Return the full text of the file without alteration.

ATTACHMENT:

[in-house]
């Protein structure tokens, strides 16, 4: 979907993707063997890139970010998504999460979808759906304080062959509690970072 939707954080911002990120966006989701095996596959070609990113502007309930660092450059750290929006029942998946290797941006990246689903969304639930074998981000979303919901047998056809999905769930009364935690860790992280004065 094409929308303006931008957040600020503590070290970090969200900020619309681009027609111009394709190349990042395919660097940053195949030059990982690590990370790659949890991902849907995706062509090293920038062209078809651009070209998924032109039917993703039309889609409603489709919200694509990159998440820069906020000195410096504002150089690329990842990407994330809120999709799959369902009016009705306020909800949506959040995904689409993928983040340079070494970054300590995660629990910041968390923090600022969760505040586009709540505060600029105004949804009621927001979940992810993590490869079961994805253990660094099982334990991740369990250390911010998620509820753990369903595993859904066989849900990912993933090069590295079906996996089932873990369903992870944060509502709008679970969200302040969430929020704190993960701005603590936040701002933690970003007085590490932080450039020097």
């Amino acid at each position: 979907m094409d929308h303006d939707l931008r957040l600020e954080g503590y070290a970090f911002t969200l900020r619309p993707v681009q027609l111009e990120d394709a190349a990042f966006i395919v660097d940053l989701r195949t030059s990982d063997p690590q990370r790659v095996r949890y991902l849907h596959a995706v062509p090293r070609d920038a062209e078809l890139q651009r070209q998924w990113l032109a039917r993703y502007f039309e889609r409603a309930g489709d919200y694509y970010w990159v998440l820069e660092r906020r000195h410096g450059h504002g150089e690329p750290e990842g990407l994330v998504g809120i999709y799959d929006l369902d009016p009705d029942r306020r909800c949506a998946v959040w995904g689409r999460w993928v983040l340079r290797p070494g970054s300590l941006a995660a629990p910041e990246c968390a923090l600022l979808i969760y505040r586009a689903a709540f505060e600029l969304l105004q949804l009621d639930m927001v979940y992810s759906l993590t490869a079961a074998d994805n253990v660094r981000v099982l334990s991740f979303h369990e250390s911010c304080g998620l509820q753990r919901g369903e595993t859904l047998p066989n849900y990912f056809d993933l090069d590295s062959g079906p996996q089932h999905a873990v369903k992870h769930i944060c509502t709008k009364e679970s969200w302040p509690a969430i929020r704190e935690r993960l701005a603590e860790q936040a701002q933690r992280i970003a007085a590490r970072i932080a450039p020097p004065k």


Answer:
[in-house]
């Protein structure tokens, strides 16, 4: 979907993707063997890139970010998504999460979808759906304080062959509690970072 939707954080911002990120966006989701095996596959070609990113502007309930660092450059750290929006029942998946290797941006990246689903969304639930074998981000979303919901047998056809999905769930009364935690860790992280004065 094409929308303006931008957040600020503590070290970090969200900020619309681009027609111009394709190349990042395919660097940053195949030059990982690590990370790659949890991902849907995706062509090293920038062209078809651009070209998924032109039917993703039309889609409603489709919200694509990159998440820069906020000195410096504002150089690329990842990407994330809120999709799959369902009016009705306020909800949506959040995904689409993928983040340079070494970054300590995660629990910041968390923090600022969760505040586009709540505060600029105004949804009621927001979940992810993590490869079961994805253990660094099982334990991740369990250390911010998620509820753990369903595993859904066989849900990912993933090069590295079906996996089932873990369903992870944060509502709008679970969200302040969430929020704190993960701005603590936040701002933690970003007085590490932080450039020097």
């Amino acid at each position: 979907m094409d929308h303006d939707l931008r957040l600020e954080g503590y070290a970090f911002t969200l900020r619309p993707v681009q027609l111009e990120d394709a190349a990042f966006i395919v660097d940053l989701r195949t030059s990982d063997p690590q990370r790659v095996r949890y991902l849907h596959a995706v062509p090293r070609d920038a062209e078809l890139q651009r070209q998924w990113l032109a039917r993703y502007f039309e889609r409603a309930g489709d919200y694509y970010w990159v998440l820069e660092r906020r000195h410096g450059h504002g150089e690329p750290e990842g990407l994330v998504g809120i999709y799959d929006l369902d009016p009705d029942r306020r909800c949506a998946v959040w995904g689409r999460w993928v983040l340079r290797p070494g970054s300590l941006a995660a629990p910041e990246c968390a923090l600022l979808i969760y505040r586009a689903a709540f505060e600029l969304l105004q949804l009621d639930m927001v979940y992810s759906l993590t490869a079961a074998d994805n253990v660094r981000v099982l334990s991740f979303h369990e250390s911010c304080g998620l509820q753990r919901g369903e595993t859904l047998p066989n849900y990912f056809d993933l090069d590295s062959g079906p996996q089932h999905a873990v369903k992870h769930i944060c509502t709008k009364e679970s969200w302040p509690a969430i929020r704190e935690r993960l701005a603590e860790q936040a701002q933690r992280i970003a007085a590490r970072i932080a450039p020097p004065k």